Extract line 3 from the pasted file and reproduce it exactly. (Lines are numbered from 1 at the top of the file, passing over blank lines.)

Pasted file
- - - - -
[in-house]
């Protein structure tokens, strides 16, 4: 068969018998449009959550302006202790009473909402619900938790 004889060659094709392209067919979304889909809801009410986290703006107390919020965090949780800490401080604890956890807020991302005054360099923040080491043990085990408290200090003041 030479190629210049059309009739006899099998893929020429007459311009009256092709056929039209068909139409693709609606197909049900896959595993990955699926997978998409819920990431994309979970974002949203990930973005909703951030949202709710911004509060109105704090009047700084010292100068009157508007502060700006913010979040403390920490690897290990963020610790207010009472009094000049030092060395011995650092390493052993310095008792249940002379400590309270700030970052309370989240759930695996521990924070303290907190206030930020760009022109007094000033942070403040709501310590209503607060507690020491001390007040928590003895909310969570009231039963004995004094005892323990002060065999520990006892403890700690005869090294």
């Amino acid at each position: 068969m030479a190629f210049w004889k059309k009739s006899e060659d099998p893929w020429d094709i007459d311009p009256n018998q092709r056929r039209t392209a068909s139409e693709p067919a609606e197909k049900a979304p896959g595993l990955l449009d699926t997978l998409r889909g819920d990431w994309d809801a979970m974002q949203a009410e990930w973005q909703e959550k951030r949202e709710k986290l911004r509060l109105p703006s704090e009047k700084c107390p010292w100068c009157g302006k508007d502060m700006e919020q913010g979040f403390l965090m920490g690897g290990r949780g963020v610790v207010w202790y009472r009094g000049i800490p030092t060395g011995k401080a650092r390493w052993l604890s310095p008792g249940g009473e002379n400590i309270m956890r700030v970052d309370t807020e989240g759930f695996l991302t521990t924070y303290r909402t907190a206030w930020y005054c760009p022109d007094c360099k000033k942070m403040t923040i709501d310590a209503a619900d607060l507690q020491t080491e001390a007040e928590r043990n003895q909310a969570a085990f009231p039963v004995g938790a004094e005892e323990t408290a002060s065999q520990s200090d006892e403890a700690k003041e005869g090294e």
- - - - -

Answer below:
């Amino acid at each position: 068969m030479a190629f210049w004889k059309k009739s006899e060659d099998p893929w020429d094709i007459d311009p009256n018998q092709r056929r039209t392209a068909s139409e693709p067919a609606e197909k049900a979304p896959g595993l990955l449009d699926t997978l998409r889909g819920d990431w994309d809801a979970m974002q949203a009410e990930w973005q909703e959550k951030r949202e709710k986290l911004r509060l109105p703006s704090e009047k700084c107390p010292w100068c009157g302006k508007d502060m700006e919020q913010g979040f403390l965090m920490g690897g290990r949780g963020v610790v207010w202790y009472r009094g000049i800490p030092t060395g011995k401080a650092r390493w052993l604890s310095p008792g249940g009473e002379n400590i309270m956890r700030v970052d309370t807020e989240g759930f695996l991302t521990t924070y303290r909402t907190a206030w930020y005054c760009p022109d007094c360099k000033k942070m403040t923040i709501d310590a209503a619900d607060l507690q020491t080491e001390a007040e928590r043990n003895q909310a969570a085990f009231p039963v004995g938790a004094e005892e323990t408290a002060s065999q520990s200090d006892e403890a700690k003041e005869g090294e």